Emulate Java Enums With Values in C# (Pt. 2, Improved With Conversion Operator Overload)

In a previous blog post, I demonstrated how Java’ enums that contain one or more values/objects can be emulated with C#. One thing bothered me, though: the switch statement and how inconvenient it was to determine the proper type. Worst of all, it was not type-safe. In my simple example, it was easy because I was using strings. Imagine your fake-enum does not contain a string to quickly identify the instance.

Well, there is a prettier workaround – and it involves an actual enum. I was thinking about how the same could be done in C++ and in C++, you can have type conversion operators. Then I searched if such a feature also exists in C#, and sure enough, it does.

The new class looks as follows.

public sealed class CharacterReplacementCode
    public enum Type
        Colon, Pound, QuestionMark

    public static readonly CharacterReplacementCode Colon = new CharacterReplacementCode(Type.Colon, ":", "&58;");
    // Other readonly's

    // IEnumerable<CharacterReplacementCode> Values

    public static implicit operator CharacterReplacementCode.Type(CharacterReplacementCode replacementCode) 
        => replacementCode.EnumType;

    public Type EnumType { get; private set; }
    // Other properties

    CharacterReplacementCode(Type type, string character, string code) 
        => (EnumType, Character, Replacement) = (type, character, code);

    // ToString

I have added a Type enum, and I have also added another property EnumType to hold that value. It is set when the readonly CharacterReplacementCode instances are defined. The important piece is the implicit operator with which a class instance can be converted to the respective enum value. It is the value that is set in the constructor.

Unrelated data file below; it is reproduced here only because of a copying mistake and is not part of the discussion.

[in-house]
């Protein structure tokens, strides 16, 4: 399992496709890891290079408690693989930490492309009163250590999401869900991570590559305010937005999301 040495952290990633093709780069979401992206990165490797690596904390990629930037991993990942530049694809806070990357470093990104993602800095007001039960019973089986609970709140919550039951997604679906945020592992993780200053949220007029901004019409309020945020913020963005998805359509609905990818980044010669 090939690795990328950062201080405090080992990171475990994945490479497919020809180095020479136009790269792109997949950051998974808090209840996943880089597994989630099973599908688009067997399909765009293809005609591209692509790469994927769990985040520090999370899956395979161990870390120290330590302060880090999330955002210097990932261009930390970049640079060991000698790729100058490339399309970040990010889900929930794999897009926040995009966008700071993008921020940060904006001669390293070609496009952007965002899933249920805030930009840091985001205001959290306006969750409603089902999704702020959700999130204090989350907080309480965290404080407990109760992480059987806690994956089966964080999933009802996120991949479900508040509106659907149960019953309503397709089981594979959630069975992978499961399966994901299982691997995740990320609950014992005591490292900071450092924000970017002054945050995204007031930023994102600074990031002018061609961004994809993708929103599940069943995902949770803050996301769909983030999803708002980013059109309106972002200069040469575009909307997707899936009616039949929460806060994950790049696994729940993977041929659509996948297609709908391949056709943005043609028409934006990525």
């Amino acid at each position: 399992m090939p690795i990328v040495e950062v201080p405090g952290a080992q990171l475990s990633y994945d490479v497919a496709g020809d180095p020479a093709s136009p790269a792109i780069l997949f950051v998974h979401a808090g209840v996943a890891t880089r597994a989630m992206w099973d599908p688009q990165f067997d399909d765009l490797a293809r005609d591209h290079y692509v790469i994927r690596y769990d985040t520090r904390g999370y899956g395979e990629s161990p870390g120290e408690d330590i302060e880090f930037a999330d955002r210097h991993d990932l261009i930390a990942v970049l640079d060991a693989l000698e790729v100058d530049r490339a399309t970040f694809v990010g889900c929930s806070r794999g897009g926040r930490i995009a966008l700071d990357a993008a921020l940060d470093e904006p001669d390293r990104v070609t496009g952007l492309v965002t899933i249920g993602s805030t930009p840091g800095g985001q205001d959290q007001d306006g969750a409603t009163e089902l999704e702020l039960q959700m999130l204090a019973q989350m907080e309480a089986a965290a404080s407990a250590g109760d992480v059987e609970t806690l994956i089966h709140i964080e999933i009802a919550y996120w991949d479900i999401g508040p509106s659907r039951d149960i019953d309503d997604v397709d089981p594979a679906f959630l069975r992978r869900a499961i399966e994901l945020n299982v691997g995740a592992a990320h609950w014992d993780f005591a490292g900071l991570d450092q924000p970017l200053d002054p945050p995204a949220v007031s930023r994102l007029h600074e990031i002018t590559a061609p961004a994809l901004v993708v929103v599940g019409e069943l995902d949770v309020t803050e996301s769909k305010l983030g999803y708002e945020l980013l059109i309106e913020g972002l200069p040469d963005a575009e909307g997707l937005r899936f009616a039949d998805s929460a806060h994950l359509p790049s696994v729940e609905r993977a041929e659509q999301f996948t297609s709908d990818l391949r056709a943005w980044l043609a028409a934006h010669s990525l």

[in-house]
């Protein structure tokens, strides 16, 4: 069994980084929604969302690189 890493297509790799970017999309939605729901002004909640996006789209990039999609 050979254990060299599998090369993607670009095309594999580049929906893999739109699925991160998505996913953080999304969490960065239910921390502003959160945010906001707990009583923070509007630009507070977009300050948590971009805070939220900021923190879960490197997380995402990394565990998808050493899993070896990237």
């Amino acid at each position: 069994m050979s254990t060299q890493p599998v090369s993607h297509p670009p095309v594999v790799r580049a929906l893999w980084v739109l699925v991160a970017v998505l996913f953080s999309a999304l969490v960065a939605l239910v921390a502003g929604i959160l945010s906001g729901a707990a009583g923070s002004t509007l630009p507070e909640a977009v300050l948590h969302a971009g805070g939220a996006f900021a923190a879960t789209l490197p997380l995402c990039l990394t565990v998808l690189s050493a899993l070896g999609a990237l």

The switch statement now looks almost like one would expect from switching an enum.

foreach (var code in CharacterReplacementCode.Values) {
    switch ((CharacterReplacementCode.Type)code) {
        case CharacterReplacementCode.Type.Colon:
            Console.WriteLine("COLON: " + code);
        case CharacterReplacementCode.Type.Pound:
            Console.WriteLine("POUND: " + code);
        case CharacterReplacementCode.Type.QuestionMark:
            Console.WriteLine("QUESTION: " + code);

The only exception is casting from CharacterReplacementCode to CharacterReplacementCode.Type, but other than that, it works like a regular enum-switch. If you prefer, you can also define the enum outside of the class.

You can find the complete example on Github.

I hope this helps. Thank you for reading.


One more small note on the use-case: the sample I have shown here is simplistic, and using two strings may not show the full potential. Imagine writing a configurable system that initializes factories based on string values in a config file. I like to use enum literals to represent the configuration values and then associate further objects, like a specific factory or a service, with the enum. You are not restricted to using strings, as I have mentioned in my first blog post. An enum must not only be a "dumb" value, but it can also contain meaningful data.

Here is some pseudo-code:

public enum AudioConverterType {
    MP3(new Mp3Converter(), new Mp3TagWriter()),
    AAC(new AacConverter(), new AacTagWriter());

    private AudioConverterInterface converter;
    private TagWriterInterface tagWriter;

    // Constructor

    // Getter

Once you have determined the correct enum type from a configuration value, you immediately gain access to the conversion and tag-writer service. Another, maybe more traditional, approach would be the use of factories.

More pseudo-code.

public class AudioManagementFactory {
    public AudioConverterInterface getConverter(AudioConverterType enumType) {
        // Switch on enumType and return the correct converter

    public TagWriterInterface getTagWriter(AudioConverterType enumType) {
        // Switch on enumType and return the correct tag-writer

Use whatever floats your boat 🙂

One thought on “Emulate Java Enums With Values in C# (Pt. 2, Improved With Conversion Operator Overload)

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